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paharo45

Active member
I am an Armenian-American but I have a lot of Greek friends and I currently work at a Greek restaurant. I don't know how to cook the traditional Greek foods so I am really just waiting tables, but I am fascinated by the cuisine and want to work in the kitchen. I thought maybe if I studies Greek cooking on my own I would have a greater chance of joining the kitchen staff. It is my dream to be a chef, and this seems like a great place to start.

So, I thought I'd make a list of dishes to learn how to cook. Chime in if you think I missed anything:

- Tiropita (cheese pita)
- Spanakopita (spinach pita)
- Greek style rice pilaf
- Kapama (I just saw a recipe in another thread!)
- Greek lentil soup
- Stuffed grape leaves (I can make the Armenian version so I might start with this - it's a matter of getting the Greek flavors)
- Egg and Lemon soup
- Baklava and other Greek desserts - (I can make the Armenian version, I just need to get a handle on the Greek flavors - maybe using honey in the syrup instead of just sugar and water?)

What else do you guys think I should make?
 

k_tsoukalas

Moderator
Hmmmm... it looks like you need to add Pastitsio and Moussaka to the list! They're both classic dishes. They're a bit involved with a lot of steps, but totally doable.
 
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paharo45

Active member
Hmmmm... it looks like you need to add Pastitsio and Moussaka to the list! They're both classic dishes. They're a bit involved with a lot of steps, but totally doable.
Thank you! I looked at a pastitsio recipe recently and it doesn't look bad. Though, it looks like the sauce that goes on the top could be tricky.
 

Anyone have a good koulouri recipe?

Is making koulouri a simple matter of making a regular bread dough and then forming it into rings? I loooove koulouri when I go to Greece, and I am unfortunately not always able to get to Greece. I need a way to make this at home.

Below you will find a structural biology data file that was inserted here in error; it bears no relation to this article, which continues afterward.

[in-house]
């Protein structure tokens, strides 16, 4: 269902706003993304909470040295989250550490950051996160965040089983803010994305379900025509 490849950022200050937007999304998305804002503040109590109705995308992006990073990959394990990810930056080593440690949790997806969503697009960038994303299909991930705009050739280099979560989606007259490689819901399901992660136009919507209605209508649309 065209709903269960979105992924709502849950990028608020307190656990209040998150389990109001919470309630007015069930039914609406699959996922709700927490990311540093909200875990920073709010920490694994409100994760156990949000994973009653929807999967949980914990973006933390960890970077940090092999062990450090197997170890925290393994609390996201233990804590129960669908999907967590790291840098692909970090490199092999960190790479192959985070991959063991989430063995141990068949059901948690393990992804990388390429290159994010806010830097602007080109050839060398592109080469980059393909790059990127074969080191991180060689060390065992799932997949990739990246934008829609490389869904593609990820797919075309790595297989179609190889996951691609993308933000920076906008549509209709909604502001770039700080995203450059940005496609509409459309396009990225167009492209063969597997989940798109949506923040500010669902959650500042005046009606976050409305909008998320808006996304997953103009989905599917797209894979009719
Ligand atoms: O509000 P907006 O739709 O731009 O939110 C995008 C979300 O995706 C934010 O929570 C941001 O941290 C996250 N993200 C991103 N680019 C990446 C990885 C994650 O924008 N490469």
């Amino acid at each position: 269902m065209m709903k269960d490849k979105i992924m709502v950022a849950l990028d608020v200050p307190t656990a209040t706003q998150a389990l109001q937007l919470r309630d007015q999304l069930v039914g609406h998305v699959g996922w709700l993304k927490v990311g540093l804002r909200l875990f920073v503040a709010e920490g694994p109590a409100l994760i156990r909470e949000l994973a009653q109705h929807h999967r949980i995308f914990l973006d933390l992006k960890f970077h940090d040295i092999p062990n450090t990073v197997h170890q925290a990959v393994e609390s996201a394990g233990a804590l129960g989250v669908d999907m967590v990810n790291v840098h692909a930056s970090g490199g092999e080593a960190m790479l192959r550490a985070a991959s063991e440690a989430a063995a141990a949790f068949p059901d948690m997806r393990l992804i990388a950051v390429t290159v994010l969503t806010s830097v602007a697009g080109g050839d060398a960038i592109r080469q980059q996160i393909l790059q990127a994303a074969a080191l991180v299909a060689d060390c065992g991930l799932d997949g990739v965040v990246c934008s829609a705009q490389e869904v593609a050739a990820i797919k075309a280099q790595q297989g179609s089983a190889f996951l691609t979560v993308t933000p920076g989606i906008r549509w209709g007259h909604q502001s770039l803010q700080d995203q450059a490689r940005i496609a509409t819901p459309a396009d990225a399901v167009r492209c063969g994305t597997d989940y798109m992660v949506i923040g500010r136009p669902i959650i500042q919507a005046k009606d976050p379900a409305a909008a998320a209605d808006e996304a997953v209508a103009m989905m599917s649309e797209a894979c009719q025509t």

I love the type with the sesame seeds, and I also love the sweet ones. How do you make those? Can I make like a tsoureki but form it into instead?

Greek Thanksgiving "Stuffing" Recipe?

Thanksgiving is coming up, and I am trying to track down a recipe. I had a Greek friend verbally describe what this is, but I need a recipe to follow if someone can help me out. His family recipe involves:
  • Onion
  • Ground beef
  • Rice
  • Water or broth
  • All spice, cinnamon, oregano (I thought he said oregano but I am not 100%)
  • Roasted chestnuts
I think maybe I can guess that the onion is sautéed, the ground beef needs to be browned, the rice is stirred in and water or broth is added, and the chestnuts are roasted separately and stirred in at the end?

Thanks for your help! I am learning that Greek cooks have most of their recipes in their brains.

Tiropita Recipe from Cooking Greek Cookbook

Making tiropita at home is fun and a lot easier than it may seem - especially when doing it in a 9 x 13 pan. Although I have used different combinations of cheeses, the version I like the best includes imported feta and then a soft cheese like anthotyro if I can find it, cottage cheese if I can't. I live in the United States and there is a Greek store near me that has that cheese, but I find that cottage cheese is just as good. This recipe is light and flaky and makes a great appetizer, snack, light meal (when served with soup or salad) and I've even had it for breakfast!

Check out the Cooking Greek Cookbook by Worldwide Greeks out on Hardcover, Paperback and eBook here!

tiropita-recipe.jpg

What if I don't have Greek yogurt?

I don't always have Greek yogurt on hand. I tend not to keep it in the fridge and only buy it when I need it. I do, however, tend to have plain, regular yogurt.

Can I substitute that in recipes if I make something Greek at the last minute?

I have heard of some people straining it through cheesecloth. If you guys recommend I do that, How long does it need to strain?

Lemon Potatoes Recipe from Cooking Greek Cookbook

Lemon potatoes is one of my all time favorite Greek dishes. I love the way the lemon tastes with potatoes, and it tends to pair well with just about every main course I could serve, but most especially poultry or seafood. Basically, if I've seasoned the meat I am serving with lemon, I tend to prefer these potatoes over other ways to prepare potatoes. The lemon also lightens up the dish, and the whole meal pairs well with salad or other vegetable side dishes. It's also easy to put together. I try to use fresh lemons because that elevates the dish to another level.

Check out the Cooking Greek Cookbook by Worldwide Greeks out on Hardcover, Paperback and eBook here!

greek-lemon-potatoes-recipe.jpg
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